Eidolon…

Click.

Eidolon’s voice came from the speakers.  “I can’t add anything here, and my power’s not volunteering anything that could help to solve this particular mystery.  I guess we have yet another unanswered question on our hands.”

Well then. So he does know something he didn’t want Legend to know, or something he didn’t want the Doctor to know that he knew.

The word was in red letters on the screen.  It could have been his own pulse behind his retinas, but the letters seemed to throb with a heartbeat of their own.  LIE.

“All lies,” Legend whispered the words to himself.

There seem to be a lot of those going around.

Those doubts had become quiet conviction after he’d gone to see Battery in the hospital.  One of Bonesaw’s mechanical spiders had cut her suit.  He knew exactly the kind of disorientation, hallucination and waves of paranoia she would have experienced as the gas took hold.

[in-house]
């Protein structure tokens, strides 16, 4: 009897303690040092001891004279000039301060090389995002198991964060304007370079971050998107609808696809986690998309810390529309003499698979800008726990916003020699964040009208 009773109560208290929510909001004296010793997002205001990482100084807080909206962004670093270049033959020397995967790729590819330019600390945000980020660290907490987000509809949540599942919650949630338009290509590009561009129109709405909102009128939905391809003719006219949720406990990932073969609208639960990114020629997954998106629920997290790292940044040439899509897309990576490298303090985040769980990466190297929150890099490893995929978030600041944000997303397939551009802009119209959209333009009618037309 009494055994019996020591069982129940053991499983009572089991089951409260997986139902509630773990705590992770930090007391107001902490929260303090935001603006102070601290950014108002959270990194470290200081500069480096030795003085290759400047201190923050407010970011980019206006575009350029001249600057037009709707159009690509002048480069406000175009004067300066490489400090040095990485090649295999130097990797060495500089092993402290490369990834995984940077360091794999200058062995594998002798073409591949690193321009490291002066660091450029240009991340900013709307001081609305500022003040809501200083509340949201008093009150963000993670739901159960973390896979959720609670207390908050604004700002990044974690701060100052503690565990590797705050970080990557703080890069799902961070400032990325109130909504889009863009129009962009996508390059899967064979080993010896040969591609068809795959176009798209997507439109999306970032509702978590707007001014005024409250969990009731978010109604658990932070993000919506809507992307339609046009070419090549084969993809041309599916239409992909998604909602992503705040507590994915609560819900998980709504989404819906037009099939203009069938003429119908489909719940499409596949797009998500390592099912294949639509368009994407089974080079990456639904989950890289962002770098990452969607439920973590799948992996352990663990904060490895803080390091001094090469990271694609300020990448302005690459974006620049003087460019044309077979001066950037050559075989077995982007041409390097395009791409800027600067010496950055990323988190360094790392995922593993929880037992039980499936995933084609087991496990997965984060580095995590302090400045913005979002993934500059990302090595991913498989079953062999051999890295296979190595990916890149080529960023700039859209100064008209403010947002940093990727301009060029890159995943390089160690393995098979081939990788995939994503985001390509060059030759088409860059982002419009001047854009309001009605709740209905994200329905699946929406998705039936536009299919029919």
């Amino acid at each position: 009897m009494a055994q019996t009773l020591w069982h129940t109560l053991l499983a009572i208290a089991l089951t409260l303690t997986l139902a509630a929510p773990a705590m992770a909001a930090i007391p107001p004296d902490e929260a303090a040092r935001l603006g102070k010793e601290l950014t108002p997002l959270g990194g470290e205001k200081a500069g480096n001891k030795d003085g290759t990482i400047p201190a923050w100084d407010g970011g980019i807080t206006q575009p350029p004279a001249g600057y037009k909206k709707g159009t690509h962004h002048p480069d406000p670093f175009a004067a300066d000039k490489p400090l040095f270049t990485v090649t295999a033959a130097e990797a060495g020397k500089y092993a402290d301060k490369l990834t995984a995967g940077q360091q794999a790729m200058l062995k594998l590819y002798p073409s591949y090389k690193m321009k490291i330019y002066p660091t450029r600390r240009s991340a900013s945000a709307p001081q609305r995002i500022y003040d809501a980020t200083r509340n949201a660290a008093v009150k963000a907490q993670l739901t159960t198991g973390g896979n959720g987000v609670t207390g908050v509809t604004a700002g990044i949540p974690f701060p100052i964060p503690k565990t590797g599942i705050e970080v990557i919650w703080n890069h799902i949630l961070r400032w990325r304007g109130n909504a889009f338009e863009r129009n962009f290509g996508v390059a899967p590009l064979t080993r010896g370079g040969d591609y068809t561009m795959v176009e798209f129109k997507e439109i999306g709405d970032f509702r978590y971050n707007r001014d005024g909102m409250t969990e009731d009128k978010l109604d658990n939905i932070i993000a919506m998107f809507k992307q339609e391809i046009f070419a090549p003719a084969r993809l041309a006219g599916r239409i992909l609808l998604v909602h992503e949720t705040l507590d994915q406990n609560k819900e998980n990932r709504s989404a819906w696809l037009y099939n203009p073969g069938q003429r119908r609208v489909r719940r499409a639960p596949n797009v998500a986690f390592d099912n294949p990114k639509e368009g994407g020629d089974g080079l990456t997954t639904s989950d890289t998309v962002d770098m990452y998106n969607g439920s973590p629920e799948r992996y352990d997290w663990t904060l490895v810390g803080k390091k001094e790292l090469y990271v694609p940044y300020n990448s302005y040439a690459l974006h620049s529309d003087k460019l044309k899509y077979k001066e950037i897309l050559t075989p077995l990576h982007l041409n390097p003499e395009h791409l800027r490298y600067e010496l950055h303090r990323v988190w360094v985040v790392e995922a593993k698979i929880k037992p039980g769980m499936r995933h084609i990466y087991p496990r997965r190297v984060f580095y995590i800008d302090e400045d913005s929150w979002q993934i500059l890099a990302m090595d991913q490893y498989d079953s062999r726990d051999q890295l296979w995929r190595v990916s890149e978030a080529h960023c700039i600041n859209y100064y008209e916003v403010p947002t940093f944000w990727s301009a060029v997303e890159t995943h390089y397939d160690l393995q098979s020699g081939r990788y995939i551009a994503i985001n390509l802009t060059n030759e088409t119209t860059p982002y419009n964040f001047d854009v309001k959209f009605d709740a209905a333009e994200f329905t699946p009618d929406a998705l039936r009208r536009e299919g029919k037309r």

So he found out about Battery’s secret mission, did he?

While she reeled and tried to get a grip on reality, she’d likely left herself open for further attacks.  Whatever the case, one of the spiders had injected her with a poison Bonesaw had devised.

Uh oh.

Her death had been slow, painful and inevitable.

Fuck. RIP best Brockton Bay Protectorate member.

It had been engineered to strike those notes in a way that millions of years of evolution had yet to refine a plant’s toxin or an animal’s venom.  Lying in the hospital bed, still delirious, Battery had used halting sentences to tell him about Cauldon, about buying her powers, and about Cauldron asking her to help Siberian and Shatterbird escape.  She’d planned to pursue the Nine, to offer assistance and then kill one or both of the villains.

So she didn’t intend to go along with their mission, even if that meant Cauldron would come after her. Nice.

Battery had begged him for affirmation that she’d tried to do the right thing, that he would find the answers she didn’t.  He’d reassured her the best he could.

You did, Battery. You did.